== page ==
ResearchBlogging editor's selections: Chemistry extravaganza!

Aug 09 2010 Published by under [Etc], General science, Science news

skyskull "Dr. SkySkull" selects several notable posts each week from a miscellany of ResearchBlogging.org categories. He blogs at Skulls in the Stars.

This week's set of editor's selections is a "chemistry extravaganza"! The posts that jumped out at me were heavily focused on the science and techniques of chemistry. Enjoy!

  • Determining the structure by looking at the molecule. Anyone who has taken at least high school chemistry knows that determining the structural properties of a molecule is a very difficult process. Now, as Lars Fischer of EuCheMS 2010 Blog reports, researchers have been able to use atomic force microscopy to directly image individual molecules!
  • How bacteria help create dinosaur fossils. Fossilization has traditionally been treated as a purely chemical process: bone is replaced gradually by mineral. However, recent research suggests that bacteria may actually play a crucial role in the formation of such fossils; Brian Switek of Dinosaur Tracking reports.
  • A simplified yet quantitative model for macromolecular crowding. Research into biological processes such as protein folding are often done with the proteins in solution; however, the interior of cells are crowded with stuff and that crowding effects what can and will happen. Michael Long of Phased reports on new simulations designed to understand such crowding.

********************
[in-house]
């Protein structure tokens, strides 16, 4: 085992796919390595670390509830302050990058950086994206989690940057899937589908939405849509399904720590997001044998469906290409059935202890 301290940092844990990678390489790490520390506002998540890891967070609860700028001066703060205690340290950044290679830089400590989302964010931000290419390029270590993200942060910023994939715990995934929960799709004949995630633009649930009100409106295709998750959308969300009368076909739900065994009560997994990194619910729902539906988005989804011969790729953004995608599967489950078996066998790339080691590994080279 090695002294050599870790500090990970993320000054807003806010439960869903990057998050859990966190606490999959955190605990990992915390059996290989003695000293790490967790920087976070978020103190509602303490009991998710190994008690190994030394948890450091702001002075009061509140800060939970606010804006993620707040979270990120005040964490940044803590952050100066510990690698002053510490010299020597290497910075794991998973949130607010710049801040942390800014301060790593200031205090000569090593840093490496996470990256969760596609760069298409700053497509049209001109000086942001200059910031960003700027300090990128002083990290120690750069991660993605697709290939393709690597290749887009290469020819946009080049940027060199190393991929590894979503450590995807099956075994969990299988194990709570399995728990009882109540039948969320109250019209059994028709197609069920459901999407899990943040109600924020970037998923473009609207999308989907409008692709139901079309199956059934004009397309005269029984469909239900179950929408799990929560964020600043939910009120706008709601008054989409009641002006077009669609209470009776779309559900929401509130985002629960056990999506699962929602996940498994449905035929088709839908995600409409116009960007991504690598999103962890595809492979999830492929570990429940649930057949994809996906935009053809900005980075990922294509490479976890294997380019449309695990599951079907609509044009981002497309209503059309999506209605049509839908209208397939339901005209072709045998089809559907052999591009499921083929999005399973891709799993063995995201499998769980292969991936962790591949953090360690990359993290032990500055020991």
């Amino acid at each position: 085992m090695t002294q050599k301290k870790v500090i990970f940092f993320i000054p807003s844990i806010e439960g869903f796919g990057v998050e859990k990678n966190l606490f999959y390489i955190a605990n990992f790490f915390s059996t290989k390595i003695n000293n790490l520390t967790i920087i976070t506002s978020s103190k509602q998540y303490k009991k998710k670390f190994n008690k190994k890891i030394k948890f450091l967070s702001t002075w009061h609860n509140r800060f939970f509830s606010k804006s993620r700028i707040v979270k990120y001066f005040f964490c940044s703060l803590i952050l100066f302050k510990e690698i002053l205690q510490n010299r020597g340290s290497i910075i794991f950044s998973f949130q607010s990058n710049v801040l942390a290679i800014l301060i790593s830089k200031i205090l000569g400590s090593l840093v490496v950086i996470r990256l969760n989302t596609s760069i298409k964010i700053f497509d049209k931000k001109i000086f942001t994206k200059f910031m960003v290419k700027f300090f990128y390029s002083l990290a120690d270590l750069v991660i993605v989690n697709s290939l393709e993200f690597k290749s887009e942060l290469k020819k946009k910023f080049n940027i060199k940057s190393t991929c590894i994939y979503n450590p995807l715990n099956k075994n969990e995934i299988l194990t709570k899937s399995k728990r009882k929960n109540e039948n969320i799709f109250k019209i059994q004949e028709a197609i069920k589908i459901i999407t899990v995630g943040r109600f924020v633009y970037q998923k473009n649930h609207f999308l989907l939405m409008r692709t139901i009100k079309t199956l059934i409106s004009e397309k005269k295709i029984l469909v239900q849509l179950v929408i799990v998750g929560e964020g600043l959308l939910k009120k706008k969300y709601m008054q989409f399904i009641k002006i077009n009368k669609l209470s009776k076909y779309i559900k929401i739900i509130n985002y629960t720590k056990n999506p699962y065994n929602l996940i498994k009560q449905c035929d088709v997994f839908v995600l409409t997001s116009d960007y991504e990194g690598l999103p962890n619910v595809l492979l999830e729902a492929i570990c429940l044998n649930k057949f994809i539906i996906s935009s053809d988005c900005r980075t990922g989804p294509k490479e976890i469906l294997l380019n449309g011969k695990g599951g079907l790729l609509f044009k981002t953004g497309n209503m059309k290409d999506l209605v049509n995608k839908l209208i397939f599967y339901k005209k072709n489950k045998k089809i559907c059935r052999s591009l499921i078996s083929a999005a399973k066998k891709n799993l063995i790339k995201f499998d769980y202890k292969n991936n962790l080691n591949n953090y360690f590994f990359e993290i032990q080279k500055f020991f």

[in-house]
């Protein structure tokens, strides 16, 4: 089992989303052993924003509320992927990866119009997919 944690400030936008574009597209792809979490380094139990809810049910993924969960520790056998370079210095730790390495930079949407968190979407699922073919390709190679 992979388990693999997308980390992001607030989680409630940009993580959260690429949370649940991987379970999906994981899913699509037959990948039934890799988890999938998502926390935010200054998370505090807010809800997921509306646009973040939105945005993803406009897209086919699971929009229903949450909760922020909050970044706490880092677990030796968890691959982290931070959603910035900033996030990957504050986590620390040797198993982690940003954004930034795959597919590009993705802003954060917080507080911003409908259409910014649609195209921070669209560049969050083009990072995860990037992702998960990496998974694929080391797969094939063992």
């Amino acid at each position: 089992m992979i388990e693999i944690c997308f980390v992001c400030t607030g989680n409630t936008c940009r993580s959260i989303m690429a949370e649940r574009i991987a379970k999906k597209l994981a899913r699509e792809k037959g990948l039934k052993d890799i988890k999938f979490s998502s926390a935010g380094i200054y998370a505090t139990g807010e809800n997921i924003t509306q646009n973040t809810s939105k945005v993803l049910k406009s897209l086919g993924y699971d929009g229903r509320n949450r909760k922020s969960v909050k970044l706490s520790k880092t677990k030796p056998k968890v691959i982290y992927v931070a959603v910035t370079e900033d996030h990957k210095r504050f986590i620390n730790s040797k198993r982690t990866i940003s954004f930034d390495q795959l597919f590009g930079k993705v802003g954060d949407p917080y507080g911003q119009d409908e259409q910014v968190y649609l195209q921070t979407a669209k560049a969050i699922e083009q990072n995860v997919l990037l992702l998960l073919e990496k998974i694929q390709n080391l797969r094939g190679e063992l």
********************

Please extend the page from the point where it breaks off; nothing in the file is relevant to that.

• Foldit: Innovative biology for gamers and Humans beat computers in predicting protein structures. Speaking of protein folding, here we have two different reports on a novel technique for studying the phenomenon! It has become somewhat commonplace to use crowdsourcing to help researchers tackle complex problems. However, Grrlscientist of This Scientific Life and the eponymous The Curious Wavefunction report on a new strategy: making protein-folding research into a video game!

Check back next week for more "miscellaneous" suggestions!

2 responses so far

  • Markk says:

    Just wanted to tell you these research compilations are very much appreciated. With all the aggregators and RSS junk around it actually is becoming less useful to use the feeds, but a good editor picking interesting things makes it better. It is a valuable service!